Once you've held the position for a bit and the tension in the muscle has diminished a bit, you can now proceed to the Developmental stretch. From the position you had maintained in the Easy stretch, move little bit further until you again feel a slight tension in the muscle. Once again you will hold this position from 10-30 seconds. You should be feeling the tension in the muscle diminish somewhat. Again, if you feel uncomfortable or any pain in the muscle while in the stretch, it is important to ease up a bit to the point where you feel just a mild tension .

Breathing

While stretching, it is important to maintain your breathing as naturally as possible. Don not try to hold your breath, as this will not allow to relax and get the most out of the stretch. Keep your breathing slow and rhythmical in order to avoid any sudden jerking movement that can cause your muscles to react by suddenly tightening up. If you are bending forward to one leg, for example, it is best to exhale as you bend forward. This will enable you to go down a bit further without the restrictive feeling of not being able to breathe freely.

Stretching The Wrong Way

Stretching the wrong way involves stretching to a point of pain and/or discomfort, bouncing during the stretch, and not holding the stretch for a sufficient amount of time.

Muscles tend to react best to a stretching program when you are able to relax the muscles in question. Stretching to the point of pain or discomfort automatically means that the muscles are not relaxed, and will therefore not be prone to stretching. In fact, you are more likely to tear your muscles when you take a stretch to that level, which will impede your flexibility even more.

When you are bouncing during a stretch, you are actually performing what is called a ballistic stretch (whereas stretching the right way, where you hold the stretch without moving, is called static stretching). Ballistic stretching has no place in a common stretching routine (excluding elite athletes who have to perform a specific ballistic movement for their sport) because each time you 'bounce' your muscles tend to contract instead of relax, which is what you would want them to do in order to stretch.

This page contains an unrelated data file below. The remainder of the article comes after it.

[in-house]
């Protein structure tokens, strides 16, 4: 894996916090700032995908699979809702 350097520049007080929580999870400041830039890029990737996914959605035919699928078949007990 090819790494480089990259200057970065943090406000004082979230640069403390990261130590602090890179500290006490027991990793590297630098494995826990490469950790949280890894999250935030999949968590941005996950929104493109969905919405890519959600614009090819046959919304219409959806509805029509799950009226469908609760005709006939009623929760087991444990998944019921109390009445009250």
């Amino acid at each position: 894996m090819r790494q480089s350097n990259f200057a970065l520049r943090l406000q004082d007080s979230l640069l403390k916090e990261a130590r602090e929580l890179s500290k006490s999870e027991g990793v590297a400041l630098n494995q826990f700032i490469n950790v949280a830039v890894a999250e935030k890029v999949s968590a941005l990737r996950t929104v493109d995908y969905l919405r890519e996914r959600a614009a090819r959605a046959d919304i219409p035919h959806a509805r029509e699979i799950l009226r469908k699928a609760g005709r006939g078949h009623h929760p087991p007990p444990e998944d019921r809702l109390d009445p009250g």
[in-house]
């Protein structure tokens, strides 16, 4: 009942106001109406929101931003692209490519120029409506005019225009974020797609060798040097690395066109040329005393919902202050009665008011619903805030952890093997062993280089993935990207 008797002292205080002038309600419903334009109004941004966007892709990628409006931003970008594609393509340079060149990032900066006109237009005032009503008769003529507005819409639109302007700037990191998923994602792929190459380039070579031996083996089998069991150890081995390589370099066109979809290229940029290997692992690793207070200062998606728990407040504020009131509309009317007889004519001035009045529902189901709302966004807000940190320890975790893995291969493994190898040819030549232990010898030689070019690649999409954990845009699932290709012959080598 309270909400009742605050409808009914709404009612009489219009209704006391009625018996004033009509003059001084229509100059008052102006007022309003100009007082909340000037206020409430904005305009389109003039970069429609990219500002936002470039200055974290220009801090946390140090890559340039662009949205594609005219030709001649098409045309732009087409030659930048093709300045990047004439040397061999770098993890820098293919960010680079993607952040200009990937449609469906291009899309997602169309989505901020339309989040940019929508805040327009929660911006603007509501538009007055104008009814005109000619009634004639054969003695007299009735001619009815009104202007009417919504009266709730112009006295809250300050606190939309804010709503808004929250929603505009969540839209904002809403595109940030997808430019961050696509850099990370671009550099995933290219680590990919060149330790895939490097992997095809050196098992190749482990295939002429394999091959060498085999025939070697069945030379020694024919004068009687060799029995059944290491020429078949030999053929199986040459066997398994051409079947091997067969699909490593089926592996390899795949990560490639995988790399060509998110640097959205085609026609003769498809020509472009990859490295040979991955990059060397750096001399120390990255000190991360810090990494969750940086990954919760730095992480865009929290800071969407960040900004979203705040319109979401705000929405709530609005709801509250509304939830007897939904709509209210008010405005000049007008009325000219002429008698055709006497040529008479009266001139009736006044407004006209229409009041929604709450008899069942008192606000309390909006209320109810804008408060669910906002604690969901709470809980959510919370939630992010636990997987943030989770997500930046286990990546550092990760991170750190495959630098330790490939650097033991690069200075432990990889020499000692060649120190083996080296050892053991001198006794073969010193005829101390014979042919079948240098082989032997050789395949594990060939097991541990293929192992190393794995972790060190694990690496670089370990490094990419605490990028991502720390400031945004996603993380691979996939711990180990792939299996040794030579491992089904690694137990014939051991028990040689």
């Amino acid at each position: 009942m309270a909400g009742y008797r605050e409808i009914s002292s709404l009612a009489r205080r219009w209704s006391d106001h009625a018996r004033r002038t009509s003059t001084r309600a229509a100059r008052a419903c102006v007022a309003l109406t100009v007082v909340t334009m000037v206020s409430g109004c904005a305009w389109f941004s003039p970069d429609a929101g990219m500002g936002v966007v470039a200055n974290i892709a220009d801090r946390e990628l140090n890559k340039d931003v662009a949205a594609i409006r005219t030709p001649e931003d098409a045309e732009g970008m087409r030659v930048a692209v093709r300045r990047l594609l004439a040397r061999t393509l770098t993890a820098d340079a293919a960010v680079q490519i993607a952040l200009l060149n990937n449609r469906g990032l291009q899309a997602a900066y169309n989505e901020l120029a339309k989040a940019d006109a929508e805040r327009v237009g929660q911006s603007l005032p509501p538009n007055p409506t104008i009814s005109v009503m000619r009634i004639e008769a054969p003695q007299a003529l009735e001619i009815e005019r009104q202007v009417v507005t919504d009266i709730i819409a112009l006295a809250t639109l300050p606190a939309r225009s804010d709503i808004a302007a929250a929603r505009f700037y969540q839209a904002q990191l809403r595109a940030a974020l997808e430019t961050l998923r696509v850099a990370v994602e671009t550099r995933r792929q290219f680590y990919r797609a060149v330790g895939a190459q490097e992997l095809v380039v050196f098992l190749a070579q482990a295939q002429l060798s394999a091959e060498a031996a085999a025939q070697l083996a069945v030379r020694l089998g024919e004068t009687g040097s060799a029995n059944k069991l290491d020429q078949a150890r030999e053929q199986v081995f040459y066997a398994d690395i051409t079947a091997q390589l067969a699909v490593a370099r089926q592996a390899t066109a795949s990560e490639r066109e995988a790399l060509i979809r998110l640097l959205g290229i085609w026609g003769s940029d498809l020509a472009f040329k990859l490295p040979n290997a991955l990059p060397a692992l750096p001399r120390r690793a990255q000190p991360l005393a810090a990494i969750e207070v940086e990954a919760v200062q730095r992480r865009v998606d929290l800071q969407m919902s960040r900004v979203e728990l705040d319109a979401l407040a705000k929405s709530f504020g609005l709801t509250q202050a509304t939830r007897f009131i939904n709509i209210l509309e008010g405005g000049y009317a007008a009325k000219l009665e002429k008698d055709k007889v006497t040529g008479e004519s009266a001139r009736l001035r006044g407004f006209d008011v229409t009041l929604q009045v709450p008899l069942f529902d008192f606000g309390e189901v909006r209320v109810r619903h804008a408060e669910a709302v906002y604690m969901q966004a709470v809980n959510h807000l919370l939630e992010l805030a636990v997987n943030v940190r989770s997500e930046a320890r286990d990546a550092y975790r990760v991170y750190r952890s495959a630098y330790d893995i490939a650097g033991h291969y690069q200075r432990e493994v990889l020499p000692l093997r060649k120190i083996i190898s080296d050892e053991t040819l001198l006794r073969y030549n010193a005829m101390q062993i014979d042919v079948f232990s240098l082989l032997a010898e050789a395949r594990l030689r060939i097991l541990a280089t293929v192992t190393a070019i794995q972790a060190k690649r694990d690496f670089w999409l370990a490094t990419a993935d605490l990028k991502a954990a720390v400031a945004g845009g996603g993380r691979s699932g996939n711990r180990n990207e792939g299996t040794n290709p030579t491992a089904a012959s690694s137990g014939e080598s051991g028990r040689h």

The contraction of a muscle due to ballistic stretching is due to the muscle spindle. Muscle spindles are 'sensors' located in the belly of the muscle, which are activated and cause a contraction whenever the muscle is being stretched too violently. On the other hand, when you perform a nice slow static stretch, there is another set of sensors called the Golgi tendon organ, located within the tendons of the muscle. The Golgi tendon organ stops the muscle from contracting whenever the muscle is being stretched in a slow static manner. That way, you will actually be able to stretch the muscle in question properly.

* Another type of stretching technique is called PNF (Proprioceptive Neuromuscular Facilitation). This type of stretching, which works best with a partner or trainer, was developed by Herman Kebat, M.D., Margaret Knott and Dorothy Voss, two physical therapists. In essence what you are doing with PNF is overriding certain muscle signals that usually cause a muscle to contract, in order to allow a certain muscle to stretch further than usual.

For example, when you have your leg lifted up in front of you from a lying down position, eventually you will reach a point where you feel a pulling sensation in the back of your leg. By applying PNF (either the Slow reversal-hold, contract-relax, or the hold-relax technique) , which involves some form of contraction of the muscles in the back of your leg, you will momentarily be able to fatigue or 'trick' the muscle into relaxing so it can be stretched to a new position.

If you have any questions concerning subject manner in this article, or you would like a specific stretching routine, please e-mail me.

Thanks,